What was it like for me to return to Colorado, where I lived when I was 22, after years of living in Philadelphia? It's a little bit like exchanging your old box TV for a large flat screen that covers half the living room wall. Colorado is big; it's a state that's all about open spaces, tall, jagged mountains and long sloping mesas, but most of all it's about big sky. The sky in Colorado is nature's Sistine Chapel. In fact, flying in from Philly, I had to look twice to make sure that it was the same sky that exists in Philly and not one that had been annexed, abridged and oversized to fit the land of the Green Giants.
In Colorado, you are also at a higher altitude, some two thousand feet or more above all your Philly friends and neighbors. People from flat areas who have health problems are told to slow down when they first arrive here. Generally the prescription for new arrivals is to drink lots of water, even though so-called "altitude sickness" usually doesn't hit until you've been in the state for some 48 hours. Because you're so high up and closer to the sun, it also helps to wear hats or sunscreen. Many people who have spent all their lives in Colorado wind up with aged or weathered skin. It's a bit like the "Arizona sun" skin effect (or alligator skin), only not as bad.
Seeing Colorado again was much like a homecoming, although I'd forgotten the fact that in order to live here -- at least in the western part of the state -- you must have a car. Since this was my first trip to the western edge, I wrongly assumed that there'd be random city buses in the three towns on my itinerary -- Grand Junction, Delta and Montrose -- just as there are in Denver. But people in western Colorado consider Denver to be much like a big coastal city; in other words, a place so cosmopolitan it has lost many of the accruements of the Old West. "Oh, Denver is just like New York," they say, "noisy, too much traffic, too crowded with people always in a rush."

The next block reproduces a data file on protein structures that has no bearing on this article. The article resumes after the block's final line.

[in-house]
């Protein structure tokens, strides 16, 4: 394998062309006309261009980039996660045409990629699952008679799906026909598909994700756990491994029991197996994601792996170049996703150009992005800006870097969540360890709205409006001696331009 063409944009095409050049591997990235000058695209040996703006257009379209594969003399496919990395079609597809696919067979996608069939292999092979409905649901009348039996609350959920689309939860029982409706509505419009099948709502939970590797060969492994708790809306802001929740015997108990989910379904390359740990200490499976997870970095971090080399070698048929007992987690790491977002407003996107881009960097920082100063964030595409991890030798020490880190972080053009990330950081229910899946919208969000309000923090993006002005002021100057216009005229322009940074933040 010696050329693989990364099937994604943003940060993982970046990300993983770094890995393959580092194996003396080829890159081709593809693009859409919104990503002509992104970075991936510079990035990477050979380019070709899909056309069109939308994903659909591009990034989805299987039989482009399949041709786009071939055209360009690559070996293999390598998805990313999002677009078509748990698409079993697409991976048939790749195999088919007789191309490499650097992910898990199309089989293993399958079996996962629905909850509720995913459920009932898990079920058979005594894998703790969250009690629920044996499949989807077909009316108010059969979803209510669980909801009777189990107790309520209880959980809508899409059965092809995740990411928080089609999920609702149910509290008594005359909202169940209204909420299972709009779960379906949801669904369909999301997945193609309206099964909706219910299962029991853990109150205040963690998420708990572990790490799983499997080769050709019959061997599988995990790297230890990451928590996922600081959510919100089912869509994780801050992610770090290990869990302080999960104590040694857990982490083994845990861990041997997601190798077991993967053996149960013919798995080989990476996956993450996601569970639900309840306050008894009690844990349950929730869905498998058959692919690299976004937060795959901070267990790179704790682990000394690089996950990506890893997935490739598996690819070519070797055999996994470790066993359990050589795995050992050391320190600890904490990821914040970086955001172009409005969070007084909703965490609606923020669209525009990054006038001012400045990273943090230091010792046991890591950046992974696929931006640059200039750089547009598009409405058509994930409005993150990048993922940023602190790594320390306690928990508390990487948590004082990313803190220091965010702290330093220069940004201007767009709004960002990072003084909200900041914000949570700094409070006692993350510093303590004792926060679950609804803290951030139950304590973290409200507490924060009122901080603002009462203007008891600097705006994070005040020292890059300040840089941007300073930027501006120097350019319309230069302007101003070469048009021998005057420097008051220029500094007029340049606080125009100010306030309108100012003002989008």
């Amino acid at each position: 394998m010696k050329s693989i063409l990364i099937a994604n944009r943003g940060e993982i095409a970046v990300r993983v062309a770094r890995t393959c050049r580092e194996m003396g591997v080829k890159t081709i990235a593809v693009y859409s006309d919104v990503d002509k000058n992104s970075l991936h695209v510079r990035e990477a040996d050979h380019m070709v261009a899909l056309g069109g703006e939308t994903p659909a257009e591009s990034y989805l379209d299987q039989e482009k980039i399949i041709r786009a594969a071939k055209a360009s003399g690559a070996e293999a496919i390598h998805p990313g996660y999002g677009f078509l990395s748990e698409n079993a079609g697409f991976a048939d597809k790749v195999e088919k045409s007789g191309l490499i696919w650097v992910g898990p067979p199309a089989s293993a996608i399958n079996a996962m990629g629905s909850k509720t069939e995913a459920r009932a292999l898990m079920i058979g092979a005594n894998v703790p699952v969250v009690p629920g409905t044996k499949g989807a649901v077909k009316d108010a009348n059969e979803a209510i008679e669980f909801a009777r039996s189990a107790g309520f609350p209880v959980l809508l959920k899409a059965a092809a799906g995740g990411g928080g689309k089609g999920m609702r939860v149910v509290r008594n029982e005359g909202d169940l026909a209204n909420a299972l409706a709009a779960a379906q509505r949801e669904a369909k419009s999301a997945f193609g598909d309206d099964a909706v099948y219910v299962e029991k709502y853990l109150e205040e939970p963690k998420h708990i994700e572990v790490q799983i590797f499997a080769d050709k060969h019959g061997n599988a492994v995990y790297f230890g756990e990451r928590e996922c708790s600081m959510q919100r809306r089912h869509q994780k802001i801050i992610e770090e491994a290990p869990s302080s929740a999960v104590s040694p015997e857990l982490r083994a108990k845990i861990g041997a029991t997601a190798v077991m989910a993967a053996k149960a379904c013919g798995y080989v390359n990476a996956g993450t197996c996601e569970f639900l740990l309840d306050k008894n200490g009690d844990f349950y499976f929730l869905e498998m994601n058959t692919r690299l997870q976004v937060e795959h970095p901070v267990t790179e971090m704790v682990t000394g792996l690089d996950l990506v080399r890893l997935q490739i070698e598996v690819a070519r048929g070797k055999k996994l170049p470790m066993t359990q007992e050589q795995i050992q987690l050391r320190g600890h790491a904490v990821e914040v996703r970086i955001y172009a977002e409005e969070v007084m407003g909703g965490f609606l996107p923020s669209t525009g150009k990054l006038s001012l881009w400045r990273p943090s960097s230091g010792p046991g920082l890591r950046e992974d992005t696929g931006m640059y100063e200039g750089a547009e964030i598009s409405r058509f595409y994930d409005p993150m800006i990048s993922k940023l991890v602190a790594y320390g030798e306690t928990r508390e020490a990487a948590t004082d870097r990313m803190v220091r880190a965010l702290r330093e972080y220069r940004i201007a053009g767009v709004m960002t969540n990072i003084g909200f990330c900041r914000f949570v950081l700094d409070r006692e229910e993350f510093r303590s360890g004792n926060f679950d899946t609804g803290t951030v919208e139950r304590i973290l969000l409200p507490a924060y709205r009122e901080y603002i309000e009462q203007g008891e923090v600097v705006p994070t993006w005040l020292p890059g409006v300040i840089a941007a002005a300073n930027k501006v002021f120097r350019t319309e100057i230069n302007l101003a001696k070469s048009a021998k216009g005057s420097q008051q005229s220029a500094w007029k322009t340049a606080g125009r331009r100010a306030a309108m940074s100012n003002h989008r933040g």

The "you'll need a car" mandate was brought home to me many times during the trip's planning stages. The organizers of this travel writing gig told me that it would be impossible to visit the western slopes without a rental car. Driving steep mountain roads that wind unpredictably like a snake was a scary proposition, causing me to think about accidents or even a car breakdown. I remembered something Henry Miller wrote years ago in a small essay entitled "Automotive Passacaglia": "...Take it for granted that nobody, not even a genius, can guarantee that your car won't fall apart five minutes after he's examined it. A car is even more delicate than a Swiss watch. And a lot more diabolical, if you know what I mean..."
Drunk drivers have been known to miss a turn on these mountain roads and go off a cliff.
A few years ago I rented a car from Philly Car Share to help a friend move, but found the workings of the car so alien -- with symbols instead of words indicating how to do the smallest things like turn on the windshield wipers. Because the symbols looked like Egyptian hieroglyphics, I played a random guessing game pushing buttons and wound up driving on I-95 at night for a good 30 minutes without headlights -- all because I couldn't find the right symbol. "Why not just label the headlight-on switch headlights rather than with symbols for Egyptian fertility!" I said to my equally befuddled friend who couldn't find the lights either.